Will Gillespie live up to the hype?
Collin Gillespie was named to the Preseason All-Big East First Team earlier this offseason. Gillespie, a senior guard who’s picked up a National Championship in his run at ‘Nova, will obviously have lots of hype coming into this season and lots to live up to. Gillespie took a step back from a pretty spirited sophomore campaign shooting-wise, but still had a terrific assist rate and avoided dreaded turnovers. If he can play like he did as a sophomore again, then he absolutely can perform at an All-Big East level. We shall see if he can do exactly that.
One Question To Answer
Can the defense return to form?
For the last two seasons, Villanova’s defense hasn’t been what Wildcat fans had grown accustomed to. Granted, they haven’t been porous by any means. That would be a stretch to say. However, they have absolutely leaned towards average more than good, and while that’s not the worst side to be on, they are still due for marked improvements. If there is a “weakness” on this team, and they are as complete as can be, it’s probably the defense. But to be clear: ‘Nova, on paper, is one of the best teams in the Big East and the nation at large. - Chris Novak
- Bryce Moore (Graduation)
- Dahmir Bishop (Transfer to Saint Joseph’s)
- Dontarius James (Transfer to Jacksonville Dolphins)
- Naji Marshall (Pro)
- Quentin Goodin (Graduation)
- Tyrique Jones (Graduation)
- Daniel Ramsey (2 PPG, 1 RPG)
- Jason Carter (6.9 PPG, 4.9 RPG, 1.4 APG)
- KyKy Tandy (6.7 PPG, 1.3 RPG, 0.9 APG)
- Paul Scruggs (12.7 PPG, 4.5 RPG, 2.9 APG)
- Zach Freemantle (7.5 PPG, 4.3 RPG)
- Ben Stanley (Transfer from Hampton; Currently Ineligible)
- Bryan Griffin (Transfer from Mercy College)
- C.J. Wilcher (4* Recruit)
- Colby Jones (3* Recruit)
- Dieonte Miles (Redshirted 2019-20)
- Dwon Odom (4* Recruit)
- Nate Johnson (Transfer from Gardner-Webb)
Can the Musketeers Surprise?
Xavier was picked to finish seventh in the Big East this season. This comes after their first 19-win season under head coach Travis Steele, who’d been going through some growing pains in his first two years as the Musketeers coach. They ended things sourly with their loss to DePaul in the very abbreviated Big East Tournament, and did lose a decent amount of talent as shown above. However, veteran presences on this team and some new faces make them a bit interesting. Will they make some noise? One should be hard pressed to count them out with their track record, no matter who’s at the helm.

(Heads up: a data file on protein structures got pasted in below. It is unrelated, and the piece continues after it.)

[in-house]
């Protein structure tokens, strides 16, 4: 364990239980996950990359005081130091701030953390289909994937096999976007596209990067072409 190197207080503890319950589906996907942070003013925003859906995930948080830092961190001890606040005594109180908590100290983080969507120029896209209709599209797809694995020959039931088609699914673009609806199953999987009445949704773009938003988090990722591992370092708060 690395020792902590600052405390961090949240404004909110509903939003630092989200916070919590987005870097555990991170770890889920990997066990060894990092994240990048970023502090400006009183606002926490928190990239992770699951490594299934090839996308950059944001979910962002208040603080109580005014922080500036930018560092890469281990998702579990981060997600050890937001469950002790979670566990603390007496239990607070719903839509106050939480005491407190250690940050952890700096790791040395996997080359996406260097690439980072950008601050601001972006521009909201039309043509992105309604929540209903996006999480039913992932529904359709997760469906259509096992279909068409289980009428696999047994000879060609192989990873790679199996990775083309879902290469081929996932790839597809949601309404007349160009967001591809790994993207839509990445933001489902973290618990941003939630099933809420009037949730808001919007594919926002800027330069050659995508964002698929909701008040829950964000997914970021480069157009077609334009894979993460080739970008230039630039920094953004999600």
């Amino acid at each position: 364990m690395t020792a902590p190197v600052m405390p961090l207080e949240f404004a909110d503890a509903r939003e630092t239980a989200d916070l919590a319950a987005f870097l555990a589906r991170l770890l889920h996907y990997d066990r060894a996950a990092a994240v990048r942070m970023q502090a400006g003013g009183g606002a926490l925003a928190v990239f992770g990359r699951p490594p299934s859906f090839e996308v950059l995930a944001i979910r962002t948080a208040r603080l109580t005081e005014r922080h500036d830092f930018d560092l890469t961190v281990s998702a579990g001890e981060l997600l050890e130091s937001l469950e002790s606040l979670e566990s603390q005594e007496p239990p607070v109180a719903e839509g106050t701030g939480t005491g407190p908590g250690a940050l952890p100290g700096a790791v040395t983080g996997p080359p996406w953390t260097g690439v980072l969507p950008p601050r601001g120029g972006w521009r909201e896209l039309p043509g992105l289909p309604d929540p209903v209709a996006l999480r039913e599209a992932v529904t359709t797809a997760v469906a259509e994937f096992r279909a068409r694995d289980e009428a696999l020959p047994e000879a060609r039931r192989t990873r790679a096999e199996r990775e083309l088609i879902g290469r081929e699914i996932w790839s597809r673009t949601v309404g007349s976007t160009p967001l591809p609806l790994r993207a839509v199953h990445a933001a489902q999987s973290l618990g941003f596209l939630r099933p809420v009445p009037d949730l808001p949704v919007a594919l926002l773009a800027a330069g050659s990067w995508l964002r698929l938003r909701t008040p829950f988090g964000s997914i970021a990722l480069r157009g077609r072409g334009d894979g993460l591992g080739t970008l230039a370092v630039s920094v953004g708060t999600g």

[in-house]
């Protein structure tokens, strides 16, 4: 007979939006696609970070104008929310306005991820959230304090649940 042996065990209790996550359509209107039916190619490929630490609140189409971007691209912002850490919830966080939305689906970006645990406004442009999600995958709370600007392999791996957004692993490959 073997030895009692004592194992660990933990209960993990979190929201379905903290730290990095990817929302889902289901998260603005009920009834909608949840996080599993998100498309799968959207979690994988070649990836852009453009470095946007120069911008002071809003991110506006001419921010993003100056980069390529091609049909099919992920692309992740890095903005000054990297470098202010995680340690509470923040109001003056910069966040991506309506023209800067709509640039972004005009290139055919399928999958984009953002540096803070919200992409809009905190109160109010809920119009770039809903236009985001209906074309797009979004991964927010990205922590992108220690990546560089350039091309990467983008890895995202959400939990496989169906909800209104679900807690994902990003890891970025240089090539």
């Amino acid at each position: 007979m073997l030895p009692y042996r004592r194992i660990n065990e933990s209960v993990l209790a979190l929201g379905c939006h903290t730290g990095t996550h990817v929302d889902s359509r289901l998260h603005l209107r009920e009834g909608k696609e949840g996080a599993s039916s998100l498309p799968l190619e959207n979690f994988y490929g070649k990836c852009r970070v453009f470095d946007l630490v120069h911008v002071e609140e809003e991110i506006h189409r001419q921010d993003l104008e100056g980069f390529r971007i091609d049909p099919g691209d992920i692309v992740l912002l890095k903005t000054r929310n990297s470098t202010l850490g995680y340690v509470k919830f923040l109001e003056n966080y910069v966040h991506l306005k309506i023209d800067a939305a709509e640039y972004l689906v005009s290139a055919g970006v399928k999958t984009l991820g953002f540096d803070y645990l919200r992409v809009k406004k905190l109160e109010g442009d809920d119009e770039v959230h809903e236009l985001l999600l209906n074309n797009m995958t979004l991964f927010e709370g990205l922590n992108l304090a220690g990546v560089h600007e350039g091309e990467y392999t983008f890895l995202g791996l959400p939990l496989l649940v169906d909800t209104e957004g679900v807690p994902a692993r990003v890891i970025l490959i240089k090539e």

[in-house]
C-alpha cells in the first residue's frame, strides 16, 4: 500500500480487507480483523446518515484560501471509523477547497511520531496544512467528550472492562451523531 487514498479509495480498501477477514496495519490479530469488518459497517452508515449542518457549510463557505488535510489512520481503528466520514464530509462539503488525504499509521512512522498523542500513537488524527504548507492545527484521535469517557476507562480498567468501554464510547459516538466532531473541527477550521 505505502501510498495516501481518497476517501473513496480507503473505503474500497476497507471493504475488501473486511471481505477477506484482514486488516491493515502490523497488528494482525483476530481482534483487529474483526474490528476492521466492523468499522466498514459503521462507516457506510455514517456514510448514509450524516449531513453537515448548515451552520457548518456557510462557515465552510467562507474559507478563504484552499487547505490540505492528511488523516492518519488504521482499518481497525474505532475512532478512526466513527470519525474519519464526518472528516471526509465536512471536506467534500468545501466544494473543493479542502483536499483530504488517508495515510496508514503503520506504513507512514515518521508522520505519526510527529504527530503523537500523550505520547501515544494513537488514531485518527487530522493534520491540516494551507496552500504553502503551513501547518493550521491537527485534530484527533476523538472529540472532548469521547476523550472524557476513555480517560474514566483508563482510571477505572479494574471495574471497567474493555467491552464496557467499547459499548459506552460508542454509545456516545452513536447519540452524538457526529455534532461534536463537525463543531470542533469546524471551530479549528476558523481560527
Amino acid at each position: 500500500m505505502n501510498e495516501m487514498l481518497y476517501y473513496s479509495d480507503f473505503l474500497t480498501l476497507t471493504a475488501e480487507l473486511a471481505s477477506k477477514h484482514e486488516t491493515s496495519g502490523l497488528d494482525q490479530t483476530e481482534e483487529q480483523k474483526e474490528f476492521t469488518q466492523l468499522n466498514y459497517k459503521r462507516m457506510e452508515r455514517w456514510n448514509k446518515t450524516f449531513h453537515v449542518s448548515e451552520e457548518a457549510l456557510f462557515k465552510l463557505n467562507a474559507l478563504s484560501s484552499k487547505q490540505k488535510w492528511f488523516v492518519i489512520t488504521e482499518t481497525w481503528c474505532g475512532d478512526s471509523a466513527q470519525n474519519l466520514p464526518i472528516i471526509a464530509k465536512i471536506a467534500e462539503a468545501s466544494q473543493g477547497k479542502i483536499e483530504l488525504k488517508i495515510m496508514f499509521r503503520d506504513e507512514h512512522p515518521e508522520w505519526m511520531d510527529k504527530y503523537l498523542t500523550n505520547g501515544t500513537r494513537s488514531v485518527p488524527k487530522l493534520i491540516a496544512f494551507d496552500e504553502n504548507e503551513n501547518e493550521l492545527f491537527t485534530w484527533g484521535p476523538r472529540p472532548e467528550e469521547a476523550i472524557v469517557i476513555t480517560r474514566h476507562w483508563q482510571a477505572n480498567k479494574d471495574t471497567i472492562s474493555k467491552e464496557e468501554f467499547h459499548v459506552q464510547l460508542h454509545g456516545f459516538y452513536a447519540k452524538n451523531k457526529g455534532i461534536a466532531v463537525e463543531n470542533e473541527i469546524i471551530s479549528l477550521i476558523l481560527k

New Faces All Around
There are quite a lot of fresh faces on this Xavier team. They signed a Top 25 recruiting class, headed by C.J. Wilcher and Dwon Odom alongside Colby Jones. Additionally, transfers Bryan Griffin and Nate Johnson are around as well. Ben Stanley would be, but for some odd reason or another, the NCAA decided to rule him ineligible for now. If that gets taken care of then Xavier will have another new face, and somebody who can make an impact right away. Time will tell to see what these folks can do, but there’s lots of room for potential here.
One Question to Answer
Can the 3-point shooting improve?
Travis Steele’s first two years as head coach haven’t seen great results from the perimeter. Steele’s Xavier teams have shot 33.1 percent and 31.2 percent from the 3-point arc, both falling below the nation’s average in each season. If Xavier wants to take the next step, their 3-point shooting will have to drastically improve. Stumping for at least average should be the goal, and anything above would be gravy. That will be one of a few questions that Xavier will need to answer this coming season. - Chris Novak